Modem machining centres have the potential to be utilised as accurate measuring instruments in a production environment. This work reports on an investigation into analysing their
capability to perform co-ordinate measuring machine (CMM) style inspection procedures.
Research was undertaken to analyze the current capabilities of such a machine utilising the in-site touch-trigger probing system. A comparison was made between measurements taken on the machine tool, to those obtained using a CMM - this technique has been termed "foot-printing". The machine tool's probe and that on the CMM were manufactured by the same company - although it was anticipated that the unit fitted to the CMM would out-perform that utilised by the machining centre.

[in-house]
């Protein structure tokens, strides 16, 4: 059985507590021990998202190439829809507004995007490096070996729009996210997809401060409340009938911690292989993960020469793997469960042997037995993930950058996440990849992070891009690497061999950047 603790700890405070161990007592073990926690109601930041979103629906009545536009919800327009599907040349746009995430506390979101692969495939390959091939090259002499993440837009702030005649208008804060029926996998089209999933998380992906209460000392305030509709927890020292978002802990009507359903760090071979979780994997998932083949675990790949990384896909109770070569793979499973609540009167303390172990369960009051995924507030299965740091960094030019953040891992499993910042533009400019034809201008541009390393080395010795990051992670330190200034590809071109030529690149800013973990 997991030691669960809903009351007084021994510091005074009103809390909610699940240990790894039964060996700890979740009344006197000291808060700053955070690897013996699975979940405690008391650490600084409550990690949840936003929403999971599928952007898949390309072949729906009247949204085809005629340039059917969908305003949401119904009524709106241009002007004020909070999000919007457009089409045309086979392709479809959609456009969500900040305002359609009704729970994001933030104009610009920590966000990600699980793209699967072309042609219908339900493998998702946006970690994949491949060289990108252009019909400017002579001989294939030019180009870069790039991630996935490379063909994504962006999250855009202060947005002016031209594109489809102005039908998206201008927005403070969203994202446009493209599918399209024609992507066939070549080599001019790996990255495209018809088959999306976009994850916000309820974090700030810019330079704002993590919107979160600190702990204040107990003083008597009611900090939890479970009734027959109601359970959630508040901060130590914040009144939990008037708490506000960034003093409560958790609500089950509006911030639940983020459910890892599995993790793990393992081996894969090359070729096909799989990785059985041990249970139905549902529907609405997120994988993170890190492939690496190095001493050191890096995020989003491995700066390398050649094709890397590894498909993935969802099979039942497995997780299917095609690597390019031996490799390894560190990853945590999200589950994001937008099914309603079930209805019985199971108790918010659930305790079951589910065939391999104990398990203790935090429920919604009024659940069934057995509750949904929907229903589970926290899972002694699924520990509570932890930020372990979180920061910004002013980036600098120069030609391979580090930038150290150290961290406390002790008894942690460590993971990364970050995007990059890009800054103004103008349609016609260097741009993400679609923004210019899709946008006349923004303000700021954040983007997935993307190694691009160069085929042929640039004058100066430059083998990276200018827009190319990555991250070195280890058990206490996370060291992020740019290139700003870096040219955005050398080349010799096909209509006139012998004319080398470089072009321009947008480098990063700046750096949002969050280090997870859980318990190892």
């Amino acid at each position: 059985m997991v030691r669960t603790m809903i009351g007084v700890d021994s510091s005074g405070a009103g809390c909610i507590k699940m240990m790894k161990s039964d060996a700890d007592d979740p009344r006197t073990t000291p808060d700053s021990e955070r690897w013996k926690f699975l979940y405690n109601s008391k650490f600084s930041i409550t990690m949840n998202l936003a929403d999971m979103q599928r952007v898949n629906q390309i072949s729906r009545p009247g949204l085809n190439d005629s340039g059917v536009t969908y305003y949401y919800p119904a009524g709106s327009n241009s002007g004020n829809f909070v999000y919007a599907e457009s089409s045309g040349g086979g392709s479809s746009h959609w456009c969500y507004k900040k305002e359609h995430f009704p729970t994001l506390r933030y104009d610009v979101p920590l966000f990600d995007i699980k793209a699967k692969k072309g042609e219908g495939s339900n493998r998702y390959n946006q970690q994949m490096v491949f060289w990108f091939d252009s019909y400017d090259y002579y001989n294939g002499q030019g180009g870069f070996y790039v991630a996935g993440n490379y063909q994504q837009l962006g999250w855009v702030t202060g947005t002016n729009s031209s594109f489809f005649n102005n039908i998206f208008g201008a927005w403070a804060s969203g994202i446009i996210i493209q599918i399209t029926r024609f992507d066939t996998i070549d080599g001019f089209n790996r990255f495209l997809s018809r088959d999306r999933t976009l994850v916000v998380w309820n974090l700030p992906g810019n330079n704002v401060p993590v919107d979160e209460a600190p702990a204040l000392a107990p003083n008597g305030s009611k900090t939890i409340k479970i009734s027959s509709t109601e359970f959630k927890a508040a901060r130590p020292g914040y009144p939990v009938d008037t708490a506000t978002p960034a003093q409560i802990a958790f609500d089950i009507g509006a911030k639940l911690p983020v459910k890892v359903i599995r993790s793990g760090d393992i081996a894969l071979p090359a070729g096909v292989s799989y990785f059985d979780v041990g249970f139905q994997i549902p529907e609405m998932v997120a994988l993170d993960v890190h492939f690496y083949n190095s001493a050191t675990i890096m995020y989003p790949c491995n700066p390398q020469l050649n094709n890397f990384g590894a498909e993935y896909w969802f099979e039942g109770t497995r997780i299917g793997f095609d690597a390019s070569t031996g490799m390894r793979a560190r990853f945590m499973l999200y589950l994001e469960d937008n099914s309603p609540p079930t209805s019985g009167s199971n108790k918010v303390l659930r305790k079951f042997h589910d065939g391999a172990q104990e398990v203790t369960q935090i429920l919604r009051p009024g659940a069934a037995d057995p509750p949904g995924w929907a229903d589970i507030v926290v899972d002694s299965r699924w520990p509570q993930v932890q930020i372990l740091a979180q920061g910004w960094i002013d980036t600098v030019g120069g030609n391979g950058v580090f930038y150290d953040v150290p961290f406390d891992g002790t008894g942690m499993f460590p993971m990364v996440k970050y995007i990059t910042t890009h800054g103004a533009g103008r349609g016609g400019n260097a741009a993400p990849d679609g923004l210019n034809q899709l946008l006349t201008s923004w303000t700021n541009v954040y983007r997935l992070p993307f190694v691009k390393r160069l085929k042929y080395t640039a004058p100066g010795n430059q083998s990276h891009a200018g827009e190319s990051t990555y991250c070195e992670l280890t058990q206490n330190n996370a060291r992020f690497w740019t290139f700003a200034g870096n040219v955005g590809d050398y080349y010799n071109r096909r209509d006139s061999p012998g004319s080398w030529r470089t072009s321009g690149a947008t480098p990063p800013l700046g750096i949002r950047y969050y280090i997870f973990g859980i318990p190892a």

Specific features were inspected on the specially designed components manufactured from aluminium and steel, these being machined at varying feedrates. The errors arising as a result of such variations in the machining processes, were analyzed to find the conditions where both maximum and minimum errors occurred.
The reasons why and where such errors occurred in the final parts are discussed and mention will be made of how these errors can be minimised and as such, establishing the factors to improve component accuracy.